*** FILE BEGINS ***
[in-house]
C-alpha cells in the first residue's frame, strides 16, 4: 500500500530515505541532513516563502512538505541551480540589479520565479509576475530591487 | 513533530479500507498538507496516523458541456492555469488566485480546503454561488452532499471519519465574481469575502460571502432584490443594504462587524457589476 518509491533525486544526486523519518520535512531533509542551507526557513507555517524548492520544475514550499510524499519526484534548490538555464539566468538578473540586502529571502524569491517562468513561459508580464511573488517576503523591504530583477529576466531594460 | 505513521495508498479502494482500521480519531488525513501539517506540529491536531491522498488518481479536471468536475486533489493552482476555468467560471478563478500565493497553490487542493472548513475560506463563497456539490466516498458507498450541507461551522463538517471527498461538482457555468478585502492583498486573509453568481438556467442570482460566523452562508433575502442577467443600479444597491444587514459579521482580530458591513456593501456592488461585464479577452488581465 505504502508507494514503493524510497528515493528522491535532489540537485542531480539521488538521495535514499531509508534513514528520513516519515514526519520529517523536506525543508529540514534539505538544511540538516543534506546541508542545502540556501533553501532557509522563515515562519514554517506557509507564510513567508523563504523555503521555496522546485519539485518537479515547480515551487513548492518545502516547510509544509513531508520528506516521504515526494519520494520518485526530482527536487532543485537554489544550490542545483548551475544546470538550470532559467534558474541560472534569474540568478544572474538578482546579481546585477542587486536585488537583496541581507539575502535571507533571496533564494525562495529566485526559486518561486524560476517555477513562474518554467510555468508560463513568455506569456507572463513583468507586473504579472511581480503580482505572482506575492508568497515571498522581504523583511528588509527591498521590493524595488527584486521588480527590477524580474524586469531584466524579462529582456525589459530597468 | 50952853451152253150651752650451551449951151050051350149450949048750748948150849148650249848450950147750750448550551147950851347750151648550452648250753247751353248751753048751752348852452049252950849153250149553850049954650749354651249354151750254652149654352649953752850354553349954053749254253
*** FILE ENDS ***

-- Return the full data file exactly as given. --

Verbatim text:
[in-house]
C-alpha cells in the first residue's frame, strides 16, 4: 500500500530515505541532513516563502512538505541551480540589479520565479509576475530591487 | 513533530479500507498538507496516523458541456492555469488566485480546503454561488452532499471519519465574481469575502460571502432584490443594504462587524457589476 518509491533525486544526486523519518520535512531533509542551507526557513507555517524548492520544475514550499510524499519526484534548490538555464539566468538578473540586502529571502524569491517562468513561459508580464511573488517576503523591504530583477529576466531594460 | 505513521495508498479502494482500521480519531488525513501539517506540529491536531491522498488518481479536471468536475486533489493552482476555468467560471478563478500565493497553490487542493472548513475560506463563497456539490466516498458507498450541507461551522463538517471527498461538482457555468478585502492583498486573509453568481438556467442570482460566523452562508433575502442577467443600479444597491444587514459579521482580530458591513456593501456592488461585464479577452488581465 505504502508507494514503493524510497528515493528522491535532489540537485542531480539521488538521495535514499531509508534513514528520513516519515514526519520529517523536506525543508529540514534539505538544511540538516543534506546541508542545502540556501533553501532557509522563515515562519514554517506557509507564510513567508523563504523555503521555496522546485519539485518537479515547480515551487513548492518545502516547510509544509513531508520528506516521504515526494519520494520518485526530482527536487532543485537554489544550490542545483548551475544546470538550470532559467534558474541560472534569474540568478544572474538578482546579481546585477542587486536585488537583496541581507539575502535571507533571496533564494525562495529566485526559486518561486524560476517555477513562474518554467510555468508560463513568455506569456507572463513583468507586473504579472511581480503580482505572482506575492508568497515571498522581504523583511528588509527591498521590493524595488527584486521588480527590477524580474524586469531584466524579462529582456525589459530597468 | 50952853451152253150651752650451551449951151050051350149450949048750748948150849148650249848450950147750750448550551147950851347750151648550452648250753247751353248751753048751752348852452049252950849153250149553850049954650749354651249354151750254652149654352649953752850354553349954053749254253